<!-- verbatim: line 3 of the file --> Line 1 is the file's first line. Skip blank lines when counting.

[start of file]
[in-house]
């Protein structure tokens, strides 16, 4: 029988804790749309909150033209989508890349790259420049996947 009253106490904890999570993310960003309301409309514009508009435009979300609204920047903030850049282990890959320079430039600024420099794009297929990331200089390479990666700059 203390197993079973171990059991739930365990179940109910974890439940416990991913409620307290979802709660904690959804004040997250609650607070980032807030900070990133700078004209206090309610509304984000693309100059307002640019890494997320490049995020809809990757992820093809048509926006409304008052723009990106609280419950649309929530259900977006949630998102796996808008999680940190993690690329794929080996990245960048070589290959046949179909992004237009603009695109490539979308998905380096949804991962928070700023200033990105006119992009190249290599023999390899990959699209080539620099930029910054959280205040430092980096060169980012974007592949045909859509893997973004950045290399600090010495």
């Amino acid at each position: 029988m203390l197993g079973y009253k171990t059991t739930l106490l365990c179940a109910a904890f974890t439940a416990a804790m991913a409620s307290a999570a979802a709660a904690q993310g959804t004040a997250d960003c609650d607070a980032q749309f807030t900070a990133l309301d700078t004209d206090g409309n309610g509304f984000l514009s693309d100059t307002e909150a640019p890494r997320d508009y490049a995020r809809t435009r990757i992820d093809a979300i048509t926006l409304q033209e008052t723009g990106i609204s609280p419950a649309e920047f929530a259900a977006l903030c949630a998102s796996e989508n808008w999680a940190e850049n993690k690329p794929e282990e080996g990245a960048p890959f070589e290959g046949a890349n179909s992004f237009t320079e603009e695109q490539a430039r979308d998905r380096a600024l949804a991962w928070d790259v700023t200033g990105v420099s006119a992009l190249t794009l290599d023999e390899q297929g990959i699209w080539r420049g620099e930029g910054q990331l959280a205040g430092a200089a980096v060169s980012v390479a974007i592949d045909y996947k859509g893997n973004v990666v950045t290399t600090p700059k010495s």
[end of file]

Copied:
């Amino acid at each position: 029988m203390l197993g079973y009253k171990t059991t739930l106490l365990c179940a109910a904890f974890t439940a416990a804790m991913a409620s307290a999570a979802a709660a904690q993310g959804t004040a997250d960003c609650d607070a980032q749309f807030t900070a990133l309301d700078t004209d206090g409309n309610g509304f984000l514009s693309d100059t307002e909150a640019p890494r997320d508009y490049a995020r809809t435009r990757i992820d093809a979300i048509t926006l409304q033209e008052t723009g990106i609204s609280p419950a649309e920047f929530a259900a977006l903030c949630a998102s796996e989508n808008w999680a940190e850049n993690k690329p794929e282990e080996g990245a960048p890959f070589e290959g046949a890349n179909s992004f237009t320079e603009e695109q490539a430039r979308d998905r380096a600024l949804a991962w928070d790259v700023t200033g990105v420099s006119a992009l190249t794009l290599d023999e390899q297929g990959i699209w080539r420049g620099e930029g910054q990331l959280a205040g430092a200089a980096v060169s980012v390479a974007i592949d045909y996947k859509g893997n973004v990666v950045t290399t600090p700059k010495s």